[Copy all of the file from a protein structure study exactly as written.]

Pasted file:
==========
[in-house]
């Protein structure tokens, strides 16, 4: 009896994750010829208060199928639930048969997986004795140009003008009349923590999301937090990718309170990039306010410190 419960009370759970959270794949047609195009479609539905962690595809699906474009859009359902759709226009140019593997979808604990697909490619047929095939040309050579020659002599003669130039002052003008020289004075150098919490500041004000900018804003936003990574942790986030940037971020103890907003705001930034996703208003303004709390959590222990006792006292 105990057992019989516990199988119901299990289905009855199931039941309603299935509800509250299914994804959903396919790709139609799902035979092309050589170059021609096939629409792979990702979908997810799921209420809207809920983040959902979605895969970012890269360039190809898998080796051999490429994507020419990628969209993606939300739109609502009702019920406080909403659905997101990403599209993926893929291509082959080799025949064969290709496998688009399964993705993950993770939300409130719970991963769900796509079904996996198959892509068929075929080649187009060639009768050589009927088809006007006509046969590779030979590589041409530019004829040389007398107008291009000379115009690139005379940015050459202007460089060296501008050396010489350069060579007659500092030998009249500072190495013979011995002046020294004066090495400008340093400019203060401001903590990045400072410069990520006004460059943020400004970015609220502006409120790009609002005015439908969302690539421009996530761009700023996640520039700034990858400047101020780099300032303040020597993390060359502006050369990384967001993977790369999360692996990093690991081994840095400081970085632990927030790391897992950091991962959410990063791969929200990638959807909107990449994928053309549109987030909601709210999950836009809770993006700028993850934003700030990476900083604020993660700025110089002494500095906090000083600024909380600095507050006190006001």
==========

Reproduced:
[in-house]
């Protein structure tokens, strides 16, 4: 009896994750010829208060199928639930048969997986004795140009003008009349923590999301937090990718309170990039306010410190 419960009370759970959270794949047609195009479609539905962690595809699906474009859009359902759709226009140019593997979808604990697909490619047929095939040309050579020659002599003669130039002052003008020289004075150098919490500041004000900018804003936003990574942790986030940037971020103890907003705001930034996703208003303004709390959590222990006792006292 105990057992019989516990199988119901299990289905009855199931039941309603299935509800509250299914994804959903396919790709139609799902035979092309050589170059021609096939629409792979990702979908997810799921209420809207809920983040959902979605895969970012890269360039190809898998080796051999490429994507020419990628969209993606939300739109609502009702019920406080909403659905997101990403599209993926893929291509082959080799025949064969290709496998688009399964993705993950993770939300409130719970991963769900796509079904996996198959892509068929075929080649187009060639009768050589009927088809006007006509046969590779030979590589041409530019004829040389007398107008291009000379115009690139005379940015050459202007460089060296501008050396010489350069060579007659500092030998009249500072190495013979011995002046020294004066090495400008340093400019203060401001903590990045400072410069990520006004460059943020400004970015609220502006409120790009609002005015439908969302690539421009996530761009700023996640520039700034990858400047101020780099300032303040020597993390060359502006050369990384967001993977790369999360692996990093690991081994840095400081970085632990927030790391897992950091991962959410990063791969929200990638959807909107990449994928053309549109987030909601709210999950836009809770993006700028993850934003700030990476900083604020993660700025110089002494500095906090000083600024909380600095507050006190006001």